8 guidelines for sedation and anesthesia in GI endoscopy

The American Society for Gastrointestinal Endoscopy released updated guidelines for sedation and anesthesia in GI endoscopy in Gastrointestinal Endoscopy.

Here are the ASGE Standards of Practice Committee's eight recommendations:

1. All patients undergoing endoscopic procedures should be evaluated to assess their risk of sedation related to pre-existing medical conditions.

2. Use a combination of an opioid and benzodiazepine for a safe and effective regimen for achieving minimal to moderate sedation for upper endoscopy and colonoscopy in patients without risk factors for adverse events related to sedation.

3. In certain clinical circumstances, practioners should also use an agent like diphenhydramine, promethazine or droperidol in combination with conventional sedative drugs.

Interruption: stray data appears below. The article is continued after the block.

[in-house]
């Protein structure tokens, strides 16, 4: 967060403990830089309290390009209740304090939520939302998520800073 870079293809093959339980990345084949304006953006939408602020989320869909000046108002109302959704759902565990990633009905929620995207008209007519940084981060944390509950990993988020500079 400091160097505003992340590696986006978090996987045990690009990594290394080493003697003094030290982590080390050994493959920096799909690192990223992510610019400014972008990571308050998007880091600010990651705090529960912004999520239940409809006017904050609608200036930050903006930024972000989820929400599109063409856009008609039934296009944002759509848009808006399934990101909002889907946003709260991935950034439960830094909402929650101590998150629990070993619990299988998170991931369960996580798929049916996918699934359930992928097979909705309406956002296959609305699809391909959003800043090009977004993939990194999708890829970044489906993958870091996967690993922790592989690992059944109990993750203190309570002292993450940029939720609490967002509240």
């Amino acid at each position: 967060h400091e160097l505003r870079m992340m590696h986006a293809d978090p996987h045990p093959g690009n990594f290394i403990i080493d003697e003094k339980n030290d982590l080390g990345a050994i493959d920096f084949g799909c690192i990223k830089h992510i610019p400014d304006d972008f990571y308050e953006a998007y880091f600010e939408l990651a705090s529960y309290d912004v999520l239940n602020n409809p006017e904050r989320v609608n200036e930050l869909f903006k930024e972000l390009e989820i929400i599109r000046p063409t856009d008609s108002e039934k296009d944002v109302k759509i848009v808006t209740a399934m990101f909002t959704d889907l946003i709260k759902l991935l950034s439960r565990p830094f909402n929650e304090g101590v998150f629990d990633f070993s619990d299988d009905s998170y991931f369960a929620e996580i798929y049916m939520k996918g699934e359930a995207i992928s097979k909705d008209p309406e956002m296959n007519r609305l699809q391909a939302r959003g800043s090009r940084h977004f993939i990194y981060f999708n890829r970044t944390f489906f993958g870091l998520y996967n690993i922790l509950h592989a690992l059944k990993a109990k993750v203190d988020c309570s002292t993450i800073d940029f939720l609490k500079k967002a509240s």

4. Providers should undergo specific training in administering endoscoping sedation. Providers should have the necessary skills for the diagnosis and management of sedation-related adverse events, including rescue from a level of sedation deeper than that intended.

5. Routine monitoring of blood pressure, oxygen saturation and heart rate in addition to clinical observation for cardiopulmonary status changes during all endoscopic procedures under sedation. Providers should consider supplemental oxygen administration for moderate sedation and should administer it during deep sedation. If hypoxemia is anticipated or develops, supplemental oxygen should be administered.

6. Consider capnography monitoring for patients undergoing endoscopy targeting deep sedation.

7. Consider anesthesia provider-administered sedation for patients with multiple medical comorbidities or risk of airway compromise or during complex endoscopic procedures.

8. Endoscopists should use propofol-based sedation when it is expected to improve patient safety, comfort, procedural efficiency and successful completion of the procedure.

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